• Special challenges/problems: One challenge we’ve had is enrolling male adults with OI. The overwhelming majority of the volunteers who have enrolled in the study are female. One of the charges to the new study sites being added (University of California Los Angeles (UCLA) and Kennedy Krieger Institute in Baltimore, Maryland) is to focus on enrollment of men. In addition, most participants have elected to avoid the blood gases and sleep study. Finally, the COVID pandemic has made enrollment of the last two years to be quite difficult.

Screenshot zoom meeting

What have been your most interesting findings so far?

Among the most interesting finding thus far have been the confirmation that the abnormalities in lung function in adults with OI appear to be independent of the degree of scoliosis, suggesting that abnormalities in the lungs themselves, rather than the chest wall, account for most of the pulmonary issues facing adults with OI. There have been a variety of cardiac abnormalities identified in the subjects thus far, but no single heart issue that stands out as most prominent. Additionally, we found that while the overall quality of life of adults with OI was relatively normal in adults with OI compared with the general population, while the pulmonary quality of life was significantly reduced.

The most surprising finding in this preliminary study is that almost all of individuals studied so far have abnormalities of the lungs’ bronchial tubes revealed on chest CT scans. The most prominent abnormality is bronchial wall thickening. In other words, the bronchial tubes that carry air in an out of the lungs have thickened walls that can potentially impede the movement of air in and out of the lungs and impair clearance of inhaled particles.

Based on these findings, and thanks to the Jamie Kendall fund, we have added the possibility of taking bronchoscopic biopsies. This means removing pieces of bronchial and lung tissue via a flexible scope inserted down the windpipe, to evaluate the cause of this bronchial wall thickening.

Slide explaining challenges of lung function monitoring

What is the most important take home message for clinical work?

I believe the most important take home message from this study and my nearly two decades of work with the OI community is that OI is not only a bone disease. It is important for all with OI to have their lung function evaluated on a regular basis.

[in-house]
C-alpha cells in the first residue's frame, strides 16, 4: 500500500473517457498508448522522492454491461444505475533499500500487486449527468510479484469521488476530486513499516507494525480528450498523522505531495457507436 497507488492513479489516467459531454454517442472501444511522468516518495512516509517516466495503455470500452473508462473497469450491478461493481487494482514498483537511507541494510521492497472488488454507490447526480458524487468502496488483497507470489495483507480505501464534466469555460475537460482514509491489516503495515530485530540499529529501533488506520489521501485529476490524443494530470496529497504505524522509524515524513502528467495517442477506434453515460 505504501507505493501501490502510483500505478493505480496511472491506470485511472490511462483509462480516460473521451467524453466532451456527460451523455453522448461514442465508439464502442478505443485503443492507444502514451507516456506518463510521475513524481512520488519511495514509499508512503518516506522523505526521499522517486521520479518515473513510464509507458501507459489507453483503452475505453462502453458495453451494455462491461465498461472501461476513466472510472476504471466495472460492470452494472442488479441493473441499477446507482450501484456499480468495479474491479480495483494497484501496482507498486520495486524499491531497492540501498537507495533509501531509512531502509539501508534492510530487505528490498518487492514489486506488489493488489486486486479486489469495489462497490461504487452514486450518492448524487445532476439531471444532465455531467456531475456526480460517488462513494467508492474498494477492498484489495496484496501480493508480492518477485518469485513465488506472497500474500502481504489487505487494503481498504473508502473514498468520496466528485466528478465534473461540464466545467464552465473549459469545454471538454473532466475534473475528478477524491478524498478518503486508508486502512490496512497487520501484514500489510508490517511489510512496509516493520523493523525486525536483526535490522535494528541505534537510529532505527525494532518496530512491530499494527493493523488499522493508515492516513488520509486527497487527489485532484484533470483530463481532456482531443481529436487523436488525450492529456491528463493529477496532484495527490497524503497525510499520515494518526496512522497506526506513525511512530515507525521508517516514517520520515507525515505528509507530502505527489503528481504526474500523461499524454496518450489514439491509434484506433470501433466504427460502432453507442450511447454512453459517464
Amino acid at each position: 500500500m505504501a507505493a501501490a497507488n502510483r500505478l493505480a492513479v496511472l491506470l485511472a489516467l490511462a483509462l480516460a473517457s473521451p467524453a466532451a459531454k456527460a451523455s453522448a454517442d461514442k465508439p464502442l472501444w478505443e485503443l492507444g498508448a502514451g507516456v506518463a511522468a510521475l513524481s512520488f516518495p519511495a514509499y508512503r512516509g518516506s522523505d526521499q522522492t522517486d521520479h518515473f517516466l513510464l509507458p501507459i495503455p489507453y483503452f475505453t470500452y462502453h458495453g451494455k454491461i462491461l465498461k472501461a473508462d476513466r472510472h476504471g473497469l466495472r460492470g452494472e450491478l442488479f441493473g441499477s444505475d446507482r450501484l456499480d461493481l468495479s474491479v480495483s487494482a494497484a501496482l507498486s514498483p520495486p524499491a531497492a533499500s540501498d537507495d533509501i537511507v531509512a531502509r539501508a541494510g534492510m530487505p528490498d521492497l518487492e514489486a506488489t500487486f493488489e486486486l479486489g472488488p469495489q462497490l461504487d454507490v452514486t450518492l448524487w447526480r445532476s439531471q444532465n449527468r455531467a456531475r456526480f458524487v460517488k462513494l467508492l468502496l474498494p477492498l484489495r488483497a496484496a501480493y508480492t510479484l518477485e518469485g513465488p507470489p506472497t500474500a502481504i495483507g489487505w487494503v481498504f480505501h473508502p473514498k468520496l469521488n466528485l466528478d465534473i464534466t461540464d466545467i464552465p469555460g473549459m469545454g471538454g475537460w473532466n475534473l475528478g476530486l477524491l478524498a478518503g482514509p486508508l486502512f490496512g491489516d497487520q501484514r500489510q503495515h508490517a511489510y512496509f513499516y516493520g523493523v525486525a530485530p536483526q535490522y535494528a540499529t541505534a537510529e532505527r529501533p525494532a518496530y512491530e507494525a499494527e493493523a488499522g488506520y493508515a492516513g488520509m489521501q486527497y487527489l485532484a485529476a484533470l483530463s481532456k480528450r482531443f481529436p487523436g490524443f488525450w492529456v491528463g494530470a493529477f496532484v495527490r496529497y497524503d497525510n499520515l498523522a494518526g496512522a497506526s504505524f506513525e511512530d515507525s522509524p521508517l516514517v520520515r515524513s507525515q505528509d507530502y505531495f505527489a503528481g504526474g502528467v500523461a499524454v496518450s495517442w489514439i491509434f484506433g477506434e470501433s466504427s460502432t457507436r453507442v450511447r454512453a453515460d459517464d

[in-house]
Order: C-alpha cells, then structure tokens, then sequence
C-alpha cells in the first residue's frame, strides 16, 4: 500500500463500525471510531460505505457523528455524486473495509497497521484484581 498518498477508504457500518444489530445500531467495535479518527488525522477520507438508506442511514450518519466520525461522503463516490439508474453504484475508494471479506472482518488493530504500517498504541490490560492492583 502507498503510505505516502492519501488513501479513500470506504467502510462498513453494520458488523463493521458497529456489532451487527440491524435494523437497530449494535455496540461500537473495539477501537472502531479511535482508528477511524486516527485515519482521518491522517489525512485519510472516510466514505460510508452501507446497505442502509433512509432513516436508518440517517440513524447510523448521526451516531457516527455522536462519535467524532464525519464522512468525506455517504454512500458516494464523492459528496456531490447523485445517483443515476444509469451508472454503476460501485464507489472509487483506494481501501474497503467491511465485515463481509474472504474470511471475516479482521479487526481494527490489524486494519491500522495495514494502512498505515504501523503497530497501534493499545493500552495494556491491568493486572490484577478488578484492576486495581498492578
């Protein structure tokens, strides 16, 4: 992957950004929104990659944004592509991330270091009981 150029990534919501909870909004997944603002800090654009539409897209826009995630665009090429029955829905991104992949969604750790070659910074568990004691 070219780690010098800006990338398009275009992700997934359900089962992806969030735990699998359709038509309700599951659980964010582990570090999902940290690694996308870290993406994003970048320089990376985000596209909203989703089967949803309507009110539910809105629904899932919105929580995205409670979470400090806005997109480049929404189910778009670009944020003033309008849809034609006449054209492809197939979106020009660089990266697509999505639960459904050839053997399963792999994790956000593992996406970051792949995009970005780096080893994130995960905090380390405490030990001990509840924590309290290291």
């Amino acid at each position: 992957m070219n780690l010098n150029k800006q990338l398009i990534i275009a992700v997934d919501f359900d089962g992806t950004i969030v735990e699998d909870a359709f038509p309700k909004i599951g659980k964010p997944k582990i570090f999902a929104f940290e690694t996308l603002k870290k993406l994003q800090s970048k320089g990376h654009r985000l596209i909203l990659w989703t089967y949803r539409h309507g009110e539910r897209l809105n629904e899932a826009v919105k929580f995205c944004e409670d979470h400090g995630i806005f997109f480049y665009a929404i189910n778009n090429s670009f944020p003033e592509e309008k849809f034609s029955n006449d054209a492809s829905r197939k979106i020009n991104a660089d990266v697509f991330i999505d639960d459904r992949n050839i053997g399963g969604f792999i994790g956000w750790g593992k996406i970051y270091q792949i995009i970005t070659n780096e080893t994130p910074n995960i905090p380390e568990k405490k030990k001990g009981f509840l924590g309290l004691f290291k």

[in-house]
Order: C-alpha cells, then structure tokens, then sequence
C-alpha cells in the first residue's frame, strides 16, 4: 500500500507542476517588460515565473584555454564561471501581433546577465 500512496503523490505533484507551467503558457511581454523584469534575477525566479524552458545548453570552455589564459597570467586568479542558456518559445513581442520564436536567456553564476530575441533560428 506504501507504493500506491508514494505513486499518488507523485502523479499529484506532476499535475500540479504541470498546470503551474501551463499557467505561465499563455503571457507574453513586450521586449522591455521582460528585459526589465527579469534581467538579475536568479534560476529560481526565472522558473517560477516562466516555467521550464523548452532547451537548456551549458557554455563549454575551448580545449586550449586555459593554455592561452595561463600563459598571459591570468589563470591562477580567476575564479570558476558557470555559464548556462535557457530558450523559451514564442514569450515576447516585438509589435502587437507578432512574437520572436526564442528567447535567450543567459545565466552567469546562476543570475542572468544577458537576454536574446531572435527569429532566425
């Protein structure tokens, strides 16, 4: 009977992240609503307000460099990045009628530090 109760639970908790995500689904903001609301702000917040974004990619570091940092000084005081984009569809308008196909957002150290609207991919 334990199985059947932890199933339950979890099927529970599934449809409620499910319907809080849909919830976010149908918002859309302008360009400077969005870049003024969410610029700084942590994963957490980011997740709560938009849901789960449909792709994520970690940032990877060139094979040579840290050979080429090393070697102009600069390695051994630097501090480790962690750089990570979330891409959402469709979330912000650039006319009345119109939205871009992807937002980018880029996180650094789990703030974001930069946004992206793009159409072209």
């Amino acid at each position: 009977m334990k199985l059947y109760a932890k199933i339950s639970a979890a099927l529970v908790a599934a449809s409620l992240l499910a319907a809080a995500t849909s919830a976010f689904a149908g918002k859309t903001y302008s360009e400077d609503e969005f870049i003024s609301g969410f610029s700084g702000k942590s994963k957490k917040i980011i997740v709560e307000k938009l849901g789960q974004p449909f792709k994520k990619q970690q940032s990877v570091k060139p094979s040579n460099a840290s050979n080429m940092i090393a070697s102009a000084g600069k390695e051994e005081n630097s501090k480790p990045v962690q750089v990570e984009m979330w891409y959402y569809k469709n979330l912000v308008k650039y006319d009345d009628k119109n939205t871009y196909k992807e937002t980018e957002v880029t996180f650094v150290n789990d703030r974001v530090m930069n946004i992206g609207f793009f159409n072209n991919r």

Did you have patient involvement?

The direction and funding of this program was entirely directed by the adult OI patient community.

What are the actual risks of Covid-19 for people with OI?

OIFE: The debate has been going for quite a while about Covid-19, OI and risk. There seems to be some disagreement between doctors in the US and Europe. But perhaps it is only due to the different ways of doing risk assessments and the large number of complications due to Covid in the US? Would you say that the findings you have from the project also indicate that people with OI type I with normal lung capacity and no scoliosis have a higher risk of complications of Covid-19? Or would you just say that we need more research to advice on this?

This is an important question. While we don’t have specific research to definitively answer some of questions, we can apply data we know from other genetic conditions that affect the lungs. We know from several lung-affected communities that the risk of becoming infected with the SARS-CoV-2 virus (the virus that causes COVID-19) is usually not increased by these various lung conditions. What is affected is the severity of disease in those who contract COVID. Looking at Alpha-1 Antitrypsin Deficiency, one of the genetic conditions that has long term data on infection, hospitalization, and intensive care unit (ICU) stays during the pandemic, we see that patients with this condition did a better job of protecting themselves from infection compared to the general population. But in those who did get infected, they were more likely to be hospitalized or spend time in the ICU.

I would suggest that the same is likely true for the OI community, especially in view of the widespread lung abnormalities identified in our study. Therefore, in the OI community it is worth being a step or two more cautious than the recommendations to the general public. Maintain that social distancing and mask wearing somewhat longer than the rest of the population and be safe.

Do you have any final messages for the readers of OIFE Magazine?

The international OI community is better organized than most of the rare lung disease communities that I work with. I believe this is because of the grass roots support and involvement by patients and their families. It has been a pleasure to work in this medical area. My acceptance of the invitation to join the board of the OI Foundation was one of the best decisions of my life.

This article was first published in OIFE Magazine 1-2022.